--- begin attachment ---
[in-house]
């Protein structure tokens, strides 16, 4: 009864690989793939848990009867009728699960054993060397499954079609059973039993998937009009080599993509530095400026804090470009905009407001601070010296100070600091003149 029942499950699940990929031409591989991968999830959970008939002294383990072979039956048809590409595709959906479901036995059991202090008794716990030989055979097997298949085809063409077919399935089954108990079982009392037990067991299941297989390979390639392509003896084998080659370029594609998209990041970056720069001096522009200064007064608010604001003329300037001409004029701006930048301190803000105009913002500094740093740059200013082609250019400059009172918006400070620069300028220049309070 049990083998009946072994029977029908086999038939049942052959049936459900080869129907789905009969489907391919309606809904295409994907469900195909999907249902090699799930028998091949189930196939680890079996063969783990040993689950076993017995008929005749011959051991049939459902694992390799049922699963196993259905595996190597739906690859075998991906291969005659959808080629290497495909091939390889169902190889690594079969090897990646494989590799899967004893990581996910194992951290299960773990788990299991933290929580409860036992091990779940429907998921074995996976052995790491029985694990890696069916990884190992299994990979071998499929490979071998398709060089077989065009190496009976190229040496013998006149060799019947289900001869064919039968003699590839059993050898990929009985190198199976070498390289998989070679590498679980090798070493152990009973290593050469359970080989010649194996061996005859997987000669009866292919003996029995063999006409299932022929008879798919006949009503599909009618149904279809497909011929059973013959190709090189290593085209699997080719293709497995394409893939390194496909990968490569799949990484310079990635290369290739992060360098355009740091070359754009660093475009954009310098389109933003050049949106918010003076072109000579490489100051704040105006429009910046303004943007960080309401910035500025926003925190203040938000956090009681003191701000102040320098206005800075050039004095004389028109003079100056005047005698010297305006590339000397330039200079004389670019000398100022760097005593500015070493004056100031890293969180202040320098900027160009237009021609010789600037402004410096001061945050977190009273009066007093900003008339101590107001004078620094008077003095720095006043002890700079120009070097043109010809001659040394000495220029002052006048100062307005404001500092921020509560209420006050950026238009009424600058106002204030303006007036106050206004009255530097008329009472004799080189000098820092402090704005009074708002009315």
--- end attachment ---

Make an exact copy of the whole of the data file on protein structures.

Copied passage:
[in-house]
């Protein structure tokens, strides 16, 4: 009864690989793939848990009867009728699960054993060397499954079609059973039993998937009009080599993509530095400026804090470009905009407001601070010296100070600091003149 029942499950699940990929031409591989991968999830959970008939002294383990072979039956048809590409595709959906479901036995059991202090008794716990030989055979097997298949085809063409077919399935089954108990079982009392037990067991299941297989390979390639392509003896084998080659370029594609998209990041970056720069001096522009200064007064608010604001003329300037001409004029701006930048301190803000105009913002500094740093740059200013082609250019400059009172918006400070620069300028220049309070 049990083998009946072994029977029908086999038939049942052959049936459900080869129907789905009969489907391919309606809904295409994907469900195909999907249902090699799930028998091949189930196939680890079996063969783990040993689950076993017995008929005749011959051991049939459902694992390799049922699963196993259905595996190597739906690859075998991906291969005659959808080629290497495909091939390889169902190889690594079969090897990646494989590799899967004893990581996910194992951290299960773990788990299991933290929580409860036992091990779940429907998921074995996976052995790491029985694990890696069916990884190992299994990979071998499929490979071998398709060089077989065009190496009976190229040496013998006149060799019947289900001869064919039968003699590839059993050898990929009985190198199976070498390289998989070679590498679980090798070493152990009973290593050469359970080989010649194996061996005859997987000669009866292919003996029995063999006409299932022929008879798919006949009503599909009618149904279809497909011929059973013959190709090189290593085209699997080719293709497995394409893939390194496909990968490569799949990484310079990635290369290739992060360098355009740091070359754009660093475009954009310098389109933003050049949106918010003076072109000579490489100051704040105006429009910046303004943007960080309401910035500025926003925190203040938000956090009681003191701000102040320098206005800075050039004095004389028109003079100056005047005698010297305006590339000397330039200079004389670019000398100022760097005593500015070493004056100031890293969180202040320098900027160009237009021609010789600037402004410096001061945050977190009273009066007093900003008339101590107001004078620094008077003095720095006043002890700079120009070097043109010809001659040394000495220029002052006048100062307005404001500092921020509560209420006050950026238009009424600058106002204030303006007036106050206004009255530097008329009472004799080189000098820092402090704005009074708002009315």